If you are jumping from any height be careful as to how you are going to land. If you hit water wrong it can feel like you just landed on cement and cause just as much damage. The best way to jump is cross your arms over your chest, cross your feet at the ankles keeping your legs straight and hold on tight. Once you hit the water open your arms and push down then kick. This will bring your back to the surface and you will be ready to go again! Have fun but be SAFE. Nothing can ruin a good time more than needing to have the paramedics come take you to the hospital or worse the morgue.

Swimming Faster… Tips from the Swim Fairy

If it were as simple as swinging a magic wand, I would wish the magical dust upon everyone. However, like many things, swimming faster requires work. Here are some tips to ensuring you swim faster, consider it magic dust!

  1. Frequency in swimming is key. Collegiate and National level swimmers train the most “time” of any other sport around (or darn near close to it). Why is this? Humans are land animals and to really get efficient in the water, you need to be in the water. For triathletes here is a rule of thumb for swimming frequency (times you get in the water each week).

    1-2 times per week: Swim maintenance. This is the minimum amount of time to be able to maintain your current fitness in the pool.
    3-4 times per week: This is where an athlete will see the biggest gains occur exponentially in their swim speed and technique.
    5+ times: The athlete will continue to see more gains in the pool but at a lesser rate exponentially. For the athlete REALLY aiming to improve then 5+ days a week is the way to go.

    *Remember frequency trumps duration!

  2. Consistency on a daily/weekly basis. Swimming is about consistency. If you swim 3 times a week one week and none the next you have lost the ever-so-talked-about “feel for the water”. It takes a whole other week of 3+ times in the water to get this natural “feel” back. The feel for the water is a term used to describe feeling a strong catch and feeling your body move strongly through the water. When you lose this feel you have a feeling of “weakness” in your stroke.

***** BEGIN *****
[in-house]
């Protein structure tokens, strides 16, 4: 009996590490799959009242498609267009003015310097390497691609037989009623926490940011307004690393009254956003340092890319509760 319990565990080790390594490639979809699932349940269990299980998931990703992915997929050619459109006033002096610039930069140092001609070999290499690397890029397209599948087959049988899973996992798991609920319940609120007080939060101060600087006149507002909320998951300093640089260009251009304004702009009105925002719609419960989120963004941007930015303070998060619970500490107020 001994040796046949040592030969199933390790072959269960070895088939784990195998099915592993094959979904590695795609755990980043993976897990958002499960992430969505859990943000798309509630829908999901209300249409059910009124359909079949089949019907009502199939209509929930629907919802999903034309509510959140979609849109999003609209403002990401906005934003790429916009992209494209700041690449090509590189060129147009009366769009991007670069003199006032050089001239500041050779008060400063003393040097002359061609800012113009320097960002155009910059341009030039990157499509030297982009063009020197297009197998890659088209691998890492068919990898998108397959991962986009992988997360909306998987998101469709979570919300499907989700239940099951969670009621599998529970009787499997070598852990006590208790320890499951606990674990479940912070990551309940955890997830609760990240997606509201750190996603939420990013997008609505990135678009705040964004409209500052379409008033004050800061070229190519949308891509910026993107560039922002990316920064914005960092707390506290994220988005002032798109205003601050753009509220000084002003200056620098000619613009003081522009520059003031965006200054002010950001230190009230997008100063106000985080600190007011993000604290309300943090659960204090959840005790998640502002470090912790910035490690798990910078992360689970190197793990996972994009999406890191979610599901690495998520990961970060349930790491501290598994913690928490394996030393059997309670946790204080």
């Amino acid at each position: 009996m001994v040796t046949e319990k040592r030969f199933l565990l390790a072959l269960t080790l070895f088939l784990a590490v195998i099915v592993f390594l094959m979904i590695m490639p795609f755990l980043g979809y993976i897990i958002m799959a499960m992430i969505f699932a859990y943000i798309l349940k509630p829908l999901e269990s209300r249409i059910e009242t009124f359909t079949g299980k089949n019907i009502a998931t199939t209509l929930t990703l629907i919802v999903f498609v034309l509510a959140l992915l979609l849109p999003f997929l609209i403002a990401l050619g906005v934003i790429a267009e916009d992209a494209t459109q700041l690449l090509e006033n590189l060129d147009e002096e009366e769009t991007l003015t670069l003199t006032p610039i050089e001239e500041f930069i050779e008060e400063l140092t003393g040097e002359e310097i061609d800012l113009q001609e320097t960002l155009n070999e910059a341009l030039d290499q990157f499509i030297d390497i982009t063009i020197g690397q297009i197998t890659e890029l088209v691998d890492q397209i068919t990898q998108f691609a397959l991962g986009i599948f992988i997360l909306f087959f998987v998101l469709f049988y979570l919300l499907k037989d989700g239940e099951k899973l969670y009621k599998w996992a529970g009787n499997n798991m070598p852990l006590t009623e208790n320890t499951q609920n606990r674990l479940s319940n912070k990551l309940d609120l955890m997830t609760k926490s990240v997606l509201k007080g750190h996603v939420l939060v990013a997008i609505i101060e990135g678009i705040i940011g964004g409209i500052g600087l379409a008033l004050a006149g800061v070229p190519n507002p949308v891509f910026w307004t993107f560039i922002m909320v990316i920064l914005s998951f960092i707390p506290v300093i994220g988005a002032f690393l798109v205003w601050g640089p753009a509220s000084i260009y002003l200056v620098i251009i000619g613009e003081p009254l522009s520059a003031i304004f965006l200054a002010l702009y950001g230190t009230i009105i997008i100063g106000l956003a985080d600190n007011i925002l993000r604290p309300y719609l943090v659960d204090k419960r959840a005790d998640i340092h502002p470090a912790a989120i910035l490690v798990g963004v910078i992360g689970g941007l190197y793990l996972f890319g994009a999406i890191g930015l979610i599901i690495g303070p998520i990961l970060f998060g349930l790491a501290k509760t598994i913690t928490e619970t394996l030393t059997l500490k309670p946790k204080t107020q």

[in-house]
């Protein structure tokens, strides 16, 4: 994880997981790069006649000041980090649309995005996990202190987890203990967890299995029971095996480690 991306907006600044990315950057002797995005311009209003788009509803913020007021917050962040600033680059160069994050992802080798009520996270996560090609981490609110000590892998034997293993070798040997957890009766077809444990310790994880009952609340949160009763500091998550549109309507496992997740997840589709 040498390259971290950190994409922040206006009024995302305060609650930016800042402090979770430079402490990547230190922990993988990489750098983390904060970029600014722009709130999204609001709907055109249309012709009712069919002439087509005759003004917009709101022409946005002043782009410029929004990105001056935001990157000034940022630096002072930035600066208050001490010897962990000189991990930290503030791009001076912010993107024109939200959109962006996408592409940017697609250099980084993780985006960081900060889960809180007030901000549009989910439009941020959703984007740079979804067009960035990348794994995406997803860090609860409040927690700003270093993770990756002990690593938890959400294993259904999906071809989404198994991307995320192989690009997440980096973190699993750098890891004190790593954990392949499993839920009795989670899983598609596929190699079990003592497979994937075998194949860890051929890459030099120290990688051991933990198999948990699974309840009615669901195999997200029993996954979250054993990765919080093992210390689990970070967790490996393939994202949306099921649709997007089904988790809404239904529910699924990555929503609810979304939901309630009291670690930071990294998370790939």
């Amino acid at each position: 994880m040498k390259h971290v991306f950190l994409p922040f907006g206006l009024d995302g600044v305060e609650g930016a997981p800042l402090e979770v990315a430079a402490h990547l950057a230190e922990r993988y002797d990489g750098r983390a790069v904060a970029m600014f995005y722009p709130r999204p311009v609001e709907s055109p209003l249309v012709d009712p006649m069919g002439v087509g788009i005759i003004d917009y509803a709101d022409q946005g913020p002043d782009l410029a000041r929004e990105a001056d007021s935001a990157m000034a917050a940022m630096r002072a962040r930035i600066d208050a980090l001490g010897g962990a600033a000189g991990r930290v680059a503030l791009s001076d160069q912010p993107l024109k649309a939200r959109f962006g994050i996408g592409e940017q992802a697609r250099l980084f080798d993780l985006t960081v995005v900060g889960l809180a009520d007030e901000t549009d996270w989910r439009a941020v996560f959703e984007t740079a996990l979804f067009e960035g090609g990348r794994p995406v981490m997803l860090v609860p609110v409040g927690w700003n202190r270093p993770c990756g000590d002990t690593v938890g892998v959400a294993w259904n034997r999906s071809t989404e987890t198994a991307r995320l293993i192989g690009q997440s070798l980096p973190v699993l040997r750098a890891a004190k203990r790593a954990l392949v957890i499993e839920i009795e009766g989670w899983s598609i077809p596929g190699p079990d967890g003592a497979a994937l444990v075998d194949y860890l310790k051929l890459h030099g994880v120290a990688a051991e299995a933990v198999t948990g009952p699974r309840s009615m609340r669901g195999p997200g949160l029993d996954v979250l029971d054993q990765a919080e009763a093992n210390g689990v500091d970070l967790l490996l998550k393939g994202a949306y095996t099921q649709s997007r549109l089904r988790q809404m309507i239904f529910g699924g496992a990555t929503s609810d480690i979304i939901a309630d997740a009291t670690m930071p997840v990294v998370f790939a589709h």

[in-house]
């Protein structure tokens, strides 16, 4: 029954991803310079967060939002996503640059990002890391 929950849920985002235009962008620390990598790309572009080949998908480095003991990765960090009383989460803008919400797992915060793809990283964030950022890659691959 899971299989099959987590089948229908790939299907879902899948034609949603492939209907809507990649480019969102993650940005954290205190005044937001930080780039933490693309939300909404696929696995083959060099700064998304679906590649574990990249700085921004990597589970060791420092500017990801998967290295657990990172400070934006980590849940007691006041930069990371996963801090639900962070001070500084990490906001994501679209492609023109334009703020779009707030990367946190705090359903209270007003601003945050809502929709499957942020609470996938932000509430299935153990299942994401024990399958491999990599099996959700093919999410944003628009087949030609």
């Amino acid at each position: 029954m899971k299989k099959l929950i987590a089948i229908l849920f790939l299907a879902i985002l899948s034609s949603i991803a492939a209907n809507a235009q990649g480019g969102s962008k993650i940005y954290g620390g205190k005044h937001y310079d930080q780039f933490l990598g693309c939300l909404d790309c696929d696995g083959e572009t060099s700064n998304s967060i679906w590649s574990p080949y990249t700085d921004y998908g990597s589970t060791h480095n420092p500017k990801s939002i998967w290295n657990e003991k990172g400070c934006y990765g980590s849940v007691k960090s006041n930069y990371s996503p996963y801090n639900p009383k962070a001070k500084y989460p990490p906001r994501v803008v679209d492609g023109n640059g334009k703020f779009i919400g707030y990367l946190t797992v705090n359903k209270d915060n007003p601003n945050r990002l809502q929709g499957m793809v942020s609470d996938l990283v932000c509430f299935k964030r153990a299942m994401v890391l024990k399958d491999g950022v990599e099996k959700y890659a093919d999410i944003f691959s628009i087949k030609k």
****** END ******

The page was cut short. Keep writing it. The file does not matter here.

*Swim regularly week, after week, after week!

  3. Swim with a purpose. Arrive at the pool with a workout, goal paces, goal times, and a plan. A typical workout should look similar to this:
    • Warm up
    • Drills
    • Main Set (with focus on strength, pacing, speed, recovery, or endurance)
    • Cool Down

    *Identify what your goal is for each session!

  4. Document. Document your training in your plan. Record paces, rest periods, and specific workout details. Swimming blindly (or training blindly) gives you no concrete evidence to see improvements. Throughout the years you may reference previous workouts, where you are at in your training plan, in order to ensure you are making progress in the right direction.

    *Record your data!

  5. Seek consistent swim lessons. Doing one swim lesson will help. But consistent guidance is important for success. Often swimmers will “over correct” their new form. By having a lesson set up 2-3 weeks apart then the correction can be made by the instructor before the new stroke become a bad habit. Filming (above and below) water is also super beneficial in making your stroke improvements.

    *Seek advice of an experienced swim instructor for swim and video analysis!

  6. Swim with a group. Masters swim classes, or swimming with teammates is not only more fun it helps you pace your swims better when swimming alongside those of equal ability and inch out that extra bit of speed once in a while that can be difficult to find on your own.

    *Swim with friends!

Post these reminders in a place you see often and make sure you are practicing all your magical tips!